With dementia, some of those roads may not be as easy to navigate as they once were, and some of the lights and buildings may not be open, meaning things that were once simple and took a moment, like recognising someone well known, can take longer or may not seem possible.

Why Vision?

Many think of vision as to do with the eyes, but vision is processed, and is effectively created in the brain. Eye health and tests are important, and everyone should regularly get their eyesight tested. Here, on this website we are looking specifically at the brain part of vision, called visual processing.

As we have shown with the multiple possible causes of dementia (in the list at the top of this page), almost anything that slowly and progressively affects the brain can lead to dementia.

Vision is a major part of brain processing, and it is estimated that 40% of the brain is dedicated to visual processing. It is further estimated that up to 80% of how we learn, so our cognitive abilities, are linked to vision.

So where the brain is causing cognitive challenges, difficulties with visual processing should be considered as a possible factor.

Visual processing is not just about creating the picture you see. There are multiple networks of processes, enabling you to recognise what is seen, move about safely, understand the world as you interact with it, and relate to others.

Disorders of visual processing will not always be the cause of difficulties, but sometimes it can be almost impossible to work out what specifically the causes of the cognitive difficulties are.

Our suggestions may help and no harm can come from trying them. Many involve finding different ways to do things, so with our city example, offering an alternative route or slightly different store. If they do not work, then vision may not be the cause of the difficulties.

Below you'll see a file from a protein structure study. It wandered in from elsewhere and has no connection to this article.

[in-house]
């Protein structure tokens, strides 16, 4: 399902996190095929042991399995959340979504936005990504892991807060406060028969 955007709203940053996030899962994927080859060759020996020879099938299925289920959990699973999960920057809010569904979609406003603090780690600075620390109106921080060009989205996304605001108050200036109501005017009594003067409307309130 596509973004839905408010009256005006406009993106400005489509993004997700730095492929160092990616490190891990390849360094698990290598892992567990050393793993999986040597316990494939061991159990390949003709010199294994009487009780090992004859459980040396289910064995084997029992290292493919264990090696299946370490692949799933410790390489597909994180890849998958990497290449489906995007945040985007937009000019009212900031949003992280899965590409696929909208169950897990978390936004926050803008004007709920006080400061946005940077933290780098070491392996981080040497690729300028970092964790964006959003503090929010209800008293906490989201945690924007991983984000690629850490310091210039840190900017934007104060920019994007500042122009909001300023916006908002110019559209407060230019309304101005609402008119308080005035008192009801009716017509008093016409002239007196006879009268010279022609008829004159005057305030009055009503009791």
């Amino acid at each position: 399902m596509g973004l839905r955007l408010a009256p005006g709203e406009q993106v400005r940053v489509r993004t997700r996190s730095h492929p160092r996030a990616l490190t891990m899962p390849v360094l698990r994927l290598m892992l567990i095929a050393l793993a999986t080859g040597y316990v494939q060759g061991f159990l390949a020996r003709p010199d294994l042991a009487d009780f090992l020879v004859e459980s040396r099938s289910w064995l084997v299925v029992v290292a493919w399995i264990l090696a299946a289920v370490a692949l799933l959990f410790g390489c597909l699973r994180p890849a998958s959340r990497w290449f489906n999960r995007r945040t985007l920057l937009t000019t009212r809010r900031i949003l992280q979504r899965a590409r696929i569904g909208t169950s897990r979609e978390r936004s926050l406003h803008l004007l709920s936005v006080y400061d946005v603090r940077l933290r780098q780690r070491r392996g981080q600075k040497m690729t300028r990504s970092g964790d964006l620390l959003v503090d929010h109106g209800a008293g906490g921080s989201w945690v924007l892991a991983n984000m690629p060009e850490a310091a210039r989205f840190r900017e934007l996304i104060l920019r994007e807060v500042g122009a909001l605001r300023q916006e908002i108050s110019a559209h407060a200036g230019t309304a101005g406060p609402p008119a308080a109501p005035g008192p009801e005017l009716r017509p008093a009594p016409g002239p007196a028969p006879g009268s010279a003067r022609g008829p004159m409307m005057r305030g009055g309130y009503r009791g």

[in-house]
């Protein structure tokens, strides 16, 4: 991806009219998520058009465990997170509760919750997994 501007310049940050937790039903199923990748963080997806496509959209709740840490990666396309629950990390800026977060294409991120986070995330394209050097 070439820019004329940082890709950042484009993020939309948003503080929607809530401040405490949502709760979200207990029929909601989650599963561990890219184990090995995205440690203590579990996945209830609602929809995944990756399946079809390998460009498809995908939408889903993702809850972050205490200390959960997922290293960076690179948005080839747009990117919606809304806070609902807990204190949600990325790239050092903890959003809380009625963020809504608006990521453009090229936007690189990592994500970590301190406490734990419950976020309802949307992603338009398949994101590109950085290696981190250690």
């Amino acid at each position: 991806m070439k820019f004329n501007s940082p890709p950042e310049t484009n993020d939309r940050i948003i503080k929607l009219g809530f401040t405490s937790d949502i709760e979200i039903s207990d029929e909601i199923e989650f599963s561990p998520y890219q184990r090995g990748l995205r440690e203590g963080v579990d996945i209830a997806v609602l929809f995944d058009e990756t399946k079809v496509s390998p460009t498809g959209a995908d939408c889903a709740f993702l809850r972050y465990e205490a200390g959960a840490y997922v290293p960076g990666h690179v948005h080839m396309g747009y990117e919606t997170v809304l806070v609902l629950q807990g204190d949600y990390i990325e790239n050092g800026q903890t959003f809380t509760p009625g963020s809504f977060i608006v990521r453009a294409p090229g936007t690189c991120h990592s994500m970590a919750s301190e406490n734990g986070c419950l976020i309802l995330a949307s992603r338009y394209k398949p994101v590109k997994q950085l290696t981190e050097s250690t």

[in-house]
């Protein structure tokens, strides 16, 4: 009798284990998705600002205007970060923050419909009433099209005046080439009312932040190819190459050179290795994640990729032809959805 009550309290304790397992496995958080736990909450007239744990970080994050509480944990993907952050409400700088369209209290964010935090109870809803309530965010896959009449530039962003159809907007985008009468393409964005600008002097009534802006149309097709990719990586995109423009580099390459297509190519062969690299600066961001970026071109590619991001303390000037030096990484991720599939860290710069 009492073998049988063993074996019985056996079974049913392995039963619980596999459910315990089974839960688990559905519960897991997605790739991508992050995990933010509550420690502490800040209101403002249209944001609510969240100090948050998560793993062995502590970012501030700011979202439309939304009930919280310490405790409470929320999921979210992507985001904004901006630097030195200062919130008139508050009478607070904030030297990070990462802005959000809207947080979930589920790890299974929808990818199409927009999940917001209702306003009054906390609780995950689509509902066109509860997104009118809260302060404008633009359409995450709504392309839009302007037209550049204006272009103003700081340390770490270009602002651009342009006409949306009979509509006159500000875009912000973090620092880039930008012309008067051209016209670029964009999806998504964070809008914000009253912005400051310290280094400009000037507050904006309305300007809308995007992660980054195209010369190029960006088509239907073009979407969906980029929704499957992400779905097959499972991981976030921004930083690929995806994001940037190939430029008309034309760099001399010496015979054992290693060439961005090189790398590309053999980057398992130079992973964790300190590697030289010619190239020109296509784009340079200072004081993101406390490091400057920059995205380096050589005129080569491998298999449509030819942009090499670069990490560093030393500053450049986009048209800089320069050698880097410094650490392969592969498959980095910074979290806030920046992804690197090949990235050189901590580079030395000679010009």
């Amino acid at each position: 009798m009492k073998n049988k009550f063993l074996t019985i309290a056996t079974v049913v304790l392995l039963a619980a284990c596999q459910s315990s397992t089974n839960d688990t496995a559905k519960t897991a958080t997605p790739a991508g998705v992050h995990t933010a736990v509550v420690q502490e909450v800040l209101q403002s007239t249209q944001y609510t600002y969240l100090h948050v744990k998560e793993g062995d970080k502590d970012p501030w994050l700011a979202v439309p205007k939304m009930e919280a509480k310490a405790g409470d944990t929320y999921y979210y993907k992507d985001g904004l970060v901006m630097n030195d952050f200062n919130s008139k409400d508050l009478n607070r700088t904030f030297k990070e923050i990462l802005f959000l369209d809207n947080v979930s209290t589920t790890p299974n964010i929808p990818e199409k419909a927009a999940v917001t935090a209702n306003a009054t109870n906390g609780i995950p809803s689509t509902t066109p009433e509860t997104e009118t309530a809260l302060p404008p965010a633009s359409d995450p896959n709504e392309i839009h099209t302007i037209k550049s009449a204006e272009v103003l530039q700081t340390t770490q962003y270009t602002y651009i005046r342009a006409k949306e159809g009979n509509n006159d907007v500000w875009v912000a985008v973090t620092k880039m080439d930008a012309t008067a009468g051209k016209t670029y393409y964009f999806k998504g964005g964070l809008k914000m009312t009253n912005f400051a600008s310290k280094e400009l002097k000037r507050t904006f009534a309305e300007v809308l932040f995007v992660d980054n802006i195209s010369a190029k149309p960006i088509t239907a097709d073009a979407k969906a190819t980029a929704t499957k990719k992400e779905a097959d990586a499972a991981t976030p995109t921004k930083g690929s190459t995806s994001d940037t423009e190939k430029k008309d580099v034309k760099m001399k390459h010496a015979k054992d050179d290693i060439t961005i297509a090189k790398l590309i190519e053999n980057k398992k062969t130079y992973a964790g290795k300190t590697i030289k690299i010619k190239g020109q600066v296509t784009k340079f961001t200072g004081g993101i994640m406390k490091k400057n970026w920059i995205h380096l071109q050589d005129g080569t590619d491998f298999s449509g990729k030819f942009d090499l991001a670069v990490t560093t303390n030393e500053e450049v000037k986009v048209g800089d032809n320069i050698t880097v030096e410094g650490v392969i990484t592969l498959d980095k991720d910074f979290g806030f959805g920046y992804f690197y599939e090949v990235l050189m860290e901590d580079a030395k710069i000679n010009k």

Visual processing is not just about creating the picture you see.  There are networks or processes, so you can recognise what is seen, move about safely, understand the world as you interact with it, and relate to others.Visual processing is not just about creating the picture you see. There are networks or processes, so you can recognise what is seen, move about safely, understand the world as you interact with it, and relate to others.

Alzheimer's Disease & Posterior Cortical Atrophy

It is estimated that between 60-80% of people with dementia have Alzheimer's Disease.

Is it also estimated that between 5-15% of people diagnosed with Alzheimer's Disease may have been incorrectly diagnosed and have posterior cortical atrophy. Posterior cortical atrophy is another form of dementia. One of the earliest symptoms of posterior cortical atrophy is visual difficulties, so the person may think their eyesight needs testing and see an optometrist (eye specialist) or ophthalmologist (eye doctor). As the visual difficulties are likely to be from an area in the brain with visual functions not tested in standard sight tests, these are often not picked up. As symptoms progress, posterior cortical atrophy can easily be mistaken for Alzheimer's Disease. If the estimates are correct (source, Alzheimer's Association, USA), rather than extremely rare, posterior cortical atrophy may be the cause of 10% of all cases of dementia. These figures require further research. See sections below for more information.

Sections:

For more information on Dementia:
UK NHS
World Health Organisation

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At CVI Scotland we are devoted to helping people understand cerebral visual impairments, and together working towards developing the understanding of this complex condition.